Murnighan’s sentiment that unions must take on corporate power, especially their unilateral right to determine investment and what happens to communities and families is certainly correct. However, his assertion that the union was using its workplace and bargaining power to challenge corporate power includes no examples of concrete independent union action as the job numbers shrank. When was the last plant occupation? Blockade of transportation? Job action? Strike over production plans? Sustained mass protests locally or at the legislature? (It is also rather difficult to accept that the union will directly challenge corporate control over investment when the union has retreated from taking on ever greater workloads and work pace.) When a challenge to corporations’ exclusive control over investment is not in fact supplemented by direct actions at the workplace, it is pretty clear what making investment commitments the union’s number one and essentially only significant priority implies. The union enters negotiations essentially asking the corporation what it would have to accept to get the investment commitments.
Moreover, addressing control over investment always carries political implications, and this means it must be thought of with an eye to what the implications are for the broader working class, and indeed the society as a whole. In the auto industry it means asking what the industry will look like when new hires finally get to full parity – what will be the impact of the electric car, of driverless cars, of having to deal with the environment – and starting to think now about how we can collectively plan to convert productive facilities and skilled workers that the corporations no longer want to produce the goods we still need and what transforming our society to cope with environmental sanity will require. Addressing what is invested, where and when implies taking on what is wrong with free trade agreements as a priority today, and must always be presented as part of a more general drive to regulate corporations and have some democratic input into what private investors can and cannot do to our jobs and communities. We can’t treat the Prime Minister as ‘a friend of labour’ even as he signs another free trade agreement that makes it even harder to gain any democratic control over corporate investments.
Conclusion: Taking on the Fight
No-one denies how difficult things are today for all workers and their unions, including the autoworkers. The focus on auto is not meant to suggest that only Unifor merits criticism; the crisis in the labour movement runs wide and deep. The issue rather is twofold. First, what this collective agreement represents takes the union down a dead-end street. Notions that ‘we will fix’ things next time are absurd; in four years from now, there will again be threats of job losses if workers raise their expectations. And if the union is back to fighting to ‘get investment’ as its number one priority, other demands will again be cast aside. Second, this road places the union on the terrain of trying to define defeats as victories, defending the indefensible, making arguments that sound uncomfortably close to what the corporations argue. The union is pulled into containing and lowering worker expectations; justifying unjust wage grids; giving lump sums a status they should not have; scaring leaders who reject the direction; and so on. Workers see this and begin to wonder which side their union is on.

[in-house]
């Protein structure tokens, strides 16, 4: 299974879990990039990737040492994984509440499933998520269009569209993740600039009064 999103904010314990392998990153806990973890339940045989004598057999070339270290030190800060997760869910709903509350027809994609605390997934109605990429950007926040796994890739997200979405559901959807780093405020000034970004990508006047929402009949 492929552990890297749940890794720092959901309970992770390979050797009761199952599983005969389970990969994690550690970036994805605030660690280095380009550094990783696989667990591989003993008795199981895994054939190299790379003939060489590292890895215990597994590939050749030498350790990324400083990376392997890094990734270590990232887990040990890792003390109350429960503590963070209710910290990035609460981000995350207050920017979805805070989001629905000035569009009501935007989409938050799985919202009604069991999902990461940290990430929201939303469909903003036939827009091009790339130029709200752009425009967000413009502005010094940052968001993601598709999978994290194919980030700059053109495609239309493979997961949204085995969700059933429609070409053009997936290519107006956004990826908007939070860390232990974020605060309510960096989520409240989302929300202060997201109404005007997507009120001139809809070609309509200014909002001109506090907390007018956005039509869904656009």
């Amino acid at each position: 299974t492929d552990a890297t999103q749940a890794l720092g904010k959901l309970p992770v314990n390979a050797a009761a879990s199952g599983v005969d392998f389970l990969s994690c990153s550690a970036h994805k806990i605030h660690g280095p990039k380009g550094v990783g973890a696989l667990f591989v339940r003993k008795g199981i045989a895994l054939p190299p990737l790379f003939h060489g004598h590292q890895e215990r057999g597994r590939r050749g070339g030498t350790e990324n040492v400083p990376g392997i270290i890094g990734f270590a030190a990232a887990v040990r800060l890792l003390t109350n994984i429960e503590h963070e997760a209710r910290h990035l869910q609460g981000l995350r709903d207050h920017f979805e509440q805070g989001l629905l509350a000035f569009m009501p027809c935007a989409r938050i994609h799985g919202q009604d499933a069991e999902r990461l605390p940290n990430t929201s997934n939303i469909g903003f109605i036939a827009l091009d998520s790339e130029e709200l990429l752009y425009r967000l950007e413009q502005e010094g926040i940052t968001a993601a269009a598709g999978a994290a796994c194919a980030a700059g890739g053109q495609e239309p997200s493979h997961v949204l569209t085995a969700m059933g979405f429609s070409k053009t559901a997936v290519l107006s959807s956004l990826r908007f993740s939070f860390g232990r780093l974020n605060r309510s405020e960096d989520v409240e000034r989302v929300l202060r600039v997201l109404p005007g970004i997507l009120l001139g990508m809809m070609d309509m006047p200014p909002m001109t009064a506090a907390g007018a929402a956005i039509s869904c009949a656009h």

Finally, yes, the members voted for this agreement at GM and FCA and this can’t be ignored. But Bill Murnighan certainly knows very well the pressures workers are on from governments, the media and the corporations to give in, to ‘be reasonable’ and how much more difficult it is to make the fight when the union itself takes the same line and when workers know the union isn’t wanting to go into battle or preparing for it. The real news about the ratification votes isn’t that GM workers ratified, but that they ratified by the lowest margins in history, that the same seems true of FCA, that the CAMI leadership publically criticized the agreement. Insofar as the Oakville Local and its leadership have so far stood against the pattern they are clearly reflecting the views of a very many auto workers in the other plants as well as their own. At the time of writing, with GM and FCA in the barn the Ford Oakville Local 707 is the lone nay-sayer to the pattern. It will be extremely difficult for a single local to change the course of bargaining. But the Chrysler workers in the U.S. defied tradition, improved the new hire structure, and still got the new investments they hoped for. Should the workers at Oakville Assembly take on this fight, this might be the start of a renewal in Unifor and an optimistic take on the union’s possibilities as it emerges from the first great economic crisis of the 21st century. •
We encourage autoworkers and other members of Unifor – and anyone from other sections of the labour movement – to enter this debate with their thoughts, criticisms, and challenges. To send messages of support go to the Ford Oakville Assembly Plant Facebook page.